The 10 largest drug companies are all signatories to the US PhRMA code, apart from Hoffman-La Roche, Switzerland, which was the largest corporate fraudster worldwide in the 1990s according to a 1999 listing of all industries, including banks and oil. High- level Roche executives led a cartel that, according to the US Justice Department’s antitrust division, was the most pervasive and harmful criminal antitrust conspiracy ever uncovered.9 Top executives at some of the world’s biggest drug companies, largely from Europe and Asia, met secretly in hotel suites and at conferences. Working together in a coalition they brazenly called ‘Vitamins Inc.’, they carved up world markets and carefully orchestrated price increases, in the process defrauding some of the world’s biggest food companies. Roche alone had revenues of $3.3 billion in the United States while the conspiracy was running, and during that time, the conspirators gradually and artfully raised the prices of raw vitamins, so as not to attract notice; they also rigged the bidding process.
The Justice Department charged Kuno Sommer, former Director of Worldwide Marketing, Hoffmann-La Roche Vitamins and Fine Chemicals Division, with participating in the vitamin cartel and for lying to Department investigators in 1997 in an attempt to cover up the conspiracy. Sommer pleaded guilty and got a 4-month prison term. After the conspiracy collapsed, those involved agreed to pay nearly $1 billion to settle federal antitrust charges, and virtually every big vitamin maker in the world was on the brink of agreeing to pay an additional $1 billion. Roche agreed to pay $500 million, equivalent to about 1 year’s revenue from its vitamin business in the United States, and two executives were sentenced to prison terms of a few months. In Europe, the European Commission fined some of the world’s biggest drug companies, including Roche, a record £523 million in 2001. It is surprising that the cartel could exist for so long, as a Roche insider blew the whistle already in 1973, which the European Commission acted on.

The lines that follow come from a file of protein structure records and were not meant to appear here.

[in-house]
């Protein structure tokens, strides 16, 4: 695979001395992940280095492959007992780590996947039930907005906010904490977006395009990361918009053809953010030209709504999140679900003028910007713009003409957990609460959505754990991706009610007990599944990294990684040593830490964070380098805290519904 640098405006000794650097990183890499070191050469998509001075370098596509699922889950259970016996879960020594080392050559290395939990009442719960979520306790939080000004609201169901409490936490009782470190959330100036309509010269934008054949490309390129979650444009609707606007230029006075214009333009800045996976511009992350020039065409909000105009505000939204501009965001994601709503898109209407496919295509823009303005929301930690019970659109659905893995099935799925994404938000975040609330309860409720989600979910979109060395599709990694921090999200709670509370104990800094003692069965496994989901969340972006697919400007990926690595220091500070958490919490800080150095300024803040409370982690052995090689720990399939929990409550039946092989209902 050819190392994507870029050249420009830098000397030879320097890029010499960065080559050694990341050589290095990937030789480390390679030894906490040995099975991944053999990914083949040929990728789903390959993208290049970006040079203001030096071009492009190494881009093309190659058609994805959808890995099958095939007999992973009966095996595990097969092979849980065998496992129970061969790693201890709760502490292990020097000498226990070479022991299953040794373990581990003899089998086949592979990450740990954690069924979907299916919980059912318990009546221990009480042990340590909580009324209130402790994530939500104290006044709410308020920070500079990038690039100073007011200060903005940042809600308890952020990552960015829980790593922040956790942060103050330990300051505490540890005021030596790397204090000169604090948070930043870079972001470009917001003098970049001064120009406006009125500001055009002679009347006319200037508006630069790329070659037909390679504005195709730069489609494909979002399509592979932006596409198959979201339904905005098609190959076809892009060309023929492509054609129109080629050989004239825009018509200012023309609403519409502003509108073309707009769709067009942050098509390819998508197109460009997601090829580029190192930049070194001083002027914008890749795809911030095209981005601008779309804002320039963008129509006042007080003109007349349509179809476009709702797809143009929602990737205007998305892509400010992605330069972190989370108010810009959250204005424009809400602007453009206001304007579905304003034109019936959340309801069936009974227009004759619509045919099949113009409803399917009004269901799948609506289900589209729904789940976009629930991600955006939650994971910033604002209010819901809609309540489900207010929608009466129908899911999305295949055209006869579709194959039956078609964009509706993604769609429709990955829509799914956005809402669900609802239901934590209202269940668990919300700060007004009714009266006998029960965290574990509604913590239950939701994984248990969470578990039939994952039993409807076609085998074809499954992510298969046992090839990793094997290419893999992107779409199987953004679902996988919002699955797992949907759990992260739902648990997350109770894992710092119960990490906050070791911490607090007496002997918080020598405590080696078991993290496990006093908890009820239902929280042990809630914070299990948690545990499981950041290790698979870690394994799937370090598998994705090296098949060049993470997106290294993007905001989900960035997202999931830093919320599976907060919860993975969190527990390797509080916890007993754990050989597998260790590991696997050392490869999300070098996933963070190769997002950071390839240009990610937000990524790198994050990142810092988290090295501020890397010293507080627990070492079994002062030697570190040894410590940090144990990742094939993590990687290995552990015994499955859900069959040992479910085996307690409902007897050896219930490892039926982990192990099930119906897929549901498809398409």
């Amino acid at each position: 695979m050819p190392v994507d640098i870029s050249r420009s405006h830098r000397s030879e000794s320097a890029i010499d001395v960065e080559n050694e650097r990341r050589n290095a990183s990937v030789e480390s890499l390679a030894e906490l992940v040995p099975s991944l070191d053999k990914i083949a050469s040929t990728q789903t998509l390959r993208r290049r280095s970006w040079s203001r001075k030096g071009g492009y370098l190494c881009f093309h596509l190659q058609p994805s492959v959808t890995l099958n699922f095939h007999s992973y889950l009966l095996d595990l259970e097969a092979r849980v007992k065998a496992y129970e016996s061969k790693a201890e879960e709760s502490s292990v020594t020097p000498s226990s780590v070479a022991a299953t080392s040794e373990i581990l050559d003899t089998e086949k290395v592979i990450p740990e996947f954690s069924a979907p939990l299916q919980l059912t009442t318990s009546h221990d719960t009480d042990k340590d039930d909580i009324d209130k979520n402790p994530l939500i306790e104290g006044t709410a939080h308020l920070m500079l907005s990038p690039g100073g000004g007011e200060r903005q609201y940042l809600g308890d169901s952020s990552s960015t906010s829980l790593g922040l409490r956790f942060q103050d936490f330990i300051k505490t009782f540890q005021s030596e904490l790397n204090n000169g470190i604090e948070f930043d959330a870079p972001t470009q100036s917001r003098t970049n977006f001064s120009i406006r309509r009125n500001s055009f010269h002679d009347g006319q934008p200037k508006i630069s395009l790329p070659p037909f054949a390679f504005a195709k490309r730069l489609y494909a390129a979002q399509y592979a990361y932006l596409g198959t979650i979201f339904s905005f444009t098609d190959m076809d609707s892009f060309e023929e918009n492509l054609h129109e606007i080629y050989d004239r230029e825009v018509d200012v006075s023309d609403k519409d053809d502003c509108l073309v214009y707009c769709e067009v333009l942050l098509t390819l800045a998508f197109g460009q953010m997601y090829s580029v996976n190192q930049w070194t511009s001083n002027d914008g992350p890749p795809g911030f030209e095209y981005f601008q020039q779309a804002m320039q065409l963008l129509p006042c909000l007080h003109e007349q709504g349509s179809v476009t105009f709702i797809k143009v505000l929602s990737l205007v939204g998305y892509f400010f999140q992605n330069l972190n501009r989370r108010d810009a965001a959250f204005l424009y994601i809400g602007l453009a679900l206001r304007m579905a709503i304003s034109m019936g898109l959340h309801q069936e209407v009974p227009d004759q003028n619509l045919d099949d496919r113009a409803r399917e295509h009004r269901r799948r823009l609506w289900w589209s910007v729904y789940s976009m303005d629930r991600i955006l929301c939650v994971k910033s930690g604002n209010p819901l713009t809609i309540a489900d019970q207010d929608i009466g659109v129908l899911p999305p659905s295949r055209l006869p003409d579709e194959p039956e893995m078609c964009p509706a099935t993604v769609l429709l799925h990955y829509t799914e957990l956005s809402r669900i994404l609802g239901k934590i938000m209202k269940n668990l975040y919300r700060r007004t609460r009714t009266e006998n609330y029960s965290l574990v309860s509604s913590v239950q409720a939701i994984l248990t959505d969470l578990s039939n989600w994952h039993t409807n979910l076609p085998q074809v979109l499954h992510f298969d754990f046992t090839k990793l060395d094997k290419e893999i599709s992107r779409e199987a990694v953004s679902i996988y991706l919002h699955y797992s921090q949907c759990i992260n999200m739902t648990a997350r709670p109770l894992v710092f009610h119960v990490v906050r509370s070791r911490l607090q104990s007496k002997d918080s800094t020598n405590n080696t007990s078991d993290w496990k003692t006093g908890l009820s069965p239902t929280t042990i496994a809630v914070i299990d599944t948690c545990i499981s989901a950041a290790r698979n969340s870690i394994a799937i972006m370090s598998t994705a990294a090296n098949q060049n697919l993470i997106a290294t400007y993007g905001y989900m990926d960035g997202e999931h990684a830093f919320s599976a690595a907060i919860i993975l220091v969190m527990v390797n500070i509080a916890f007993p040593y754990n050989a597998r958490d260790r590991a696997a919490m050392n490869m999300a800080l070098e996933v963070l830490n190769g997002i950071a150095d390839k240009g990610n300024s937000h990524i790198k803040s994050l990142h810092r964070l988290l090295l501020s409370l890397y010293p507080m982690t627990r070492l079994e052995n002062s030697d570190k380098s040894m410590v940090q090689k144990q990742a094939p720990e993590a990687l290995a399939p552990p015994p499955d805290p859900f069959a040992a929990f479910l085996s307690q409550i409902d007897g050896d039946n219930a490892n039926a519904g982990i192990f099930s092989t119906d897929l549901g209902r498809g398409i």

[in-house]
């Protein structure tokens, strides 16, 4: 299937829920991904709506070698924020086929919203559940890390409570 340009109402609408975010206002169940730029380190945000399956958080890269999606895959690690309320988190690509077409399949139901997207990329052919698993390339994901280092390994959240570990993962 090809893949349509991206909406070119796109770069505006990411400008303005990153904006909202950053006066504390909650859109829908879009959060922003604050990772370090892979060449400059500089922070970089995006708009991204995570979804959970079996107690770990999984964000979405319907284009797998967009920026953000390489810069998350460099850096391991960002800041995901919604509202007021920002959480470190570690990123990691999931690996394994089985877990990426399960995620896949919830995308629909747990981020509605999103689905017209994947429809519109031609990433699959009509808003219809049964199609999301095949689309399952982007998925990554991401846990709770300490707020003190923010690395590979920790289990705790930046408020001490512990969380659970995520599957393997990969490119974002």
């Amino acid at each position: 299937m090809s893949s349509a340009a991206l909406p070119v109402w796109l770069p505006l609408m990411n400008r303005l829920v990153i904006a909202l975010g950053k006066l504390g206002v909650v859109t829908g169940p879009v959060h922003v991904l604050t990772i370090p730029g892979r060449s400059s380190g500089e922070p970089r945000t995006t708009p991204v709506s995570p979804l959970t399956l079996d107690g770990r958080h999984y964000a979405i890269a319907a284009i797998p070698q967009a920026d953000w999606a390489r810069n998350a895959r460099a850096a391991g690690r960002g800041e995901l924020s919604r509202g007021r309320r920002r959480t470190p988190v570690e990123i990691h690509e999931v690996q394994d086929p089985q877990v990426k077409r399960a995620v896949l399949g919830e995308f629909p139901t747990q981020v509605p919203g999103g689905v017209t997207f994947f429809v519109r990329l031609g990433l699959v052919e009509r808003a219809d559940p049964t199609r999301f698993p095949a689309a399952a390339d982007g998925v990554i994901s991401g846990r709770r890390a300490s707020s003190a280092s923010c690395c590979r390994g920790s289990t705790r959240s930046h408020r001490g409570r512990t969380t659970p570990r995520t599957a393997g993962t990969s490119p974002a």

Between the two world wars, Roche supplied morphine to the underworld. Other drug companies in the United Kingdom, Germany, Japan, Switzerland and the United States also participated in the trade with opium, morphine and heroin. The CEO of Roche in the United States, Elmer Bobst, had great difficulty persuading his superiors in Basel that they should stop their unethical business practice. Roche continued to ship narcotics to the United States behind Bobst’s back, but he came across a cryptic telegram while visiting the headquarters, which left no doubt that it came from US criminals. It spoke about a shipment of sodium bicarbonate, which is used for baking cakes!
Roche agreed to stop the trade when Bobst reported that the US government had threatened to exclude Roche from doing business in the United States if the company didn’t stop. However, Roche took up the habit again, and again without telling Bobst. In his book, Bobst mentions that the man who was responsible for this wasn’t at heart an immoral man, but utterly amoral in business. Bobst couldn’t understand how it was possible to have two ethical standards, one for private life and one for business. He also describes how Roche avoided Swiss taxes by setting up a company in the tax refuge, Lichtenstein.